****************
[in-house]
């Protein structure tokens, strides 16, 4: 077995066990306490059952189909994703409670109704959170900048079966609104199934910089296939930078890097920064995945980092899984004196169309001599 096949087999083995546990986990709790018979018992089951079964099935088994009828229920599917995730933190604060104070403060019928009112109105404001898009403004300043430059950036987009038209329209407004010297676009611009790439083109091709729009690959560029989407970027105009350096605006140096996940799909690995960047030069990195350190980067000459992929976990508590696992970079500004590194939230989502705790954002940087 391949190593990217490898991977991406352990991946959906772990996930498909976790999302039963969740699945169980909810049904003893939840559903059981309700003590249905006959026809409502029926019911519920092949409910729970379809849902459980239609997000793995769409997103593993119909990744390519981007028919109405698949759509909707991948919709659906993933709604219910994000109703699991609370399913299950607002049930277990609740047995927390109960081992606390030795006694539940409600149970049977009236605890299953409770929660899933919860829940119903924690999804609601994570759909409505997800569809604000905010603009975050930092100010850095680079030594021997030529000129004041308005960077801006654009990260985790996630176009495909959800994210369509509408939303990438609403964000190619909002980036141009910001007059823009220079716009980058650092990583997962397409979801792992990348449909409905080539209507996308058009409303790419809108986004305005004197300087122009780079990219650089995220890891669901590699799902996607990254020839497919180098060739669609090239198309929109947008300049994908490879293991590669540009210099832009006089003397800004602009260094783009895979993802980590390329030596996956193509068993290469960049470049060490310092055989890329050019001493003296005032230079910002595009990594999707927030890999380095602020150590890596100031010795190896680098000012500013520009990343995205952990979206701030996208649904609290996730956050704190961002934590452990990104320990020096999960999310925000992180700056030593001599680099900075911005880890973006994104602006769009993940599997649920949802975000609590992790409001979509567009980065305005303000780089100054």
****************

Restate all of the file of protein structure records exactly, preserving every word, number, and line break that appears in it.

[in-house]
């Protein structure tokens, strides 16, 4: 077995066990306490059952189909994703409670109704959170900048079966609104199934910089296939930078890097920064995945980092899984004196169309001599 096949087999083995546990986990709790018979018992089951079964099935088994009828229920599917995730933190604060104070403060019928009112109105404001898009403004300043430059950036987009038209329209407004010297676009611009790439083109091709729009690959560029989407970027105009350096605006140096996940799909690995960047030069990195350190980067000459992929976990508590696992970079500004590194939230989502705790954002940087 391949190593990217490898991977991406352990991946959906772990996930498909976790999302039963969740699945169980909810049904003893939840559903059981309700003590249905006959026809409502029926019911519920092949409910729970379809849902459980239609997000793995769409997103593993119909990744390519981007028919109405698949759509909707991948919709659906993933709604219910994000109703699991609370399913299950607002049930277990609740047995927390109960081992606390030795006694539940409600149970049977009236605890299953409770929660899933919860829940119903924690999804609601994570759909409505997800569809604000905010603009975050930092100010850095680079030594021997030529000129004041308005960077801006654009990260985790996630176009495909959800994210369509509408939303990438609403964000190619909002980036141009910001007059823009220079716009980058650092990583997962397409979801792992990348449909409905080539209507996308058009409303790419809108986004305005004197300087122009780079990219650089995220890891669901590699799902996607990254020839497919180098060739669609090239198309929109947008300049994908490879293991590669540009210099832009006089003397800004602009260094783009895979993802980590390329030596996956193509068993290469960049470049060490310092055989890329050019001493003296005032230079910002595009990594999707927030890999380095602020150590890596100031010795190896680098000012500013520009990343995205952990979206701030996208649904609290996730956050704190961002934590452990990104320990020096999960999310925000992180700056030593001599680099900075911005880890973006994104602006769009993940599997649920949802975000609590992790409001979509567009980065305005303000780089100054």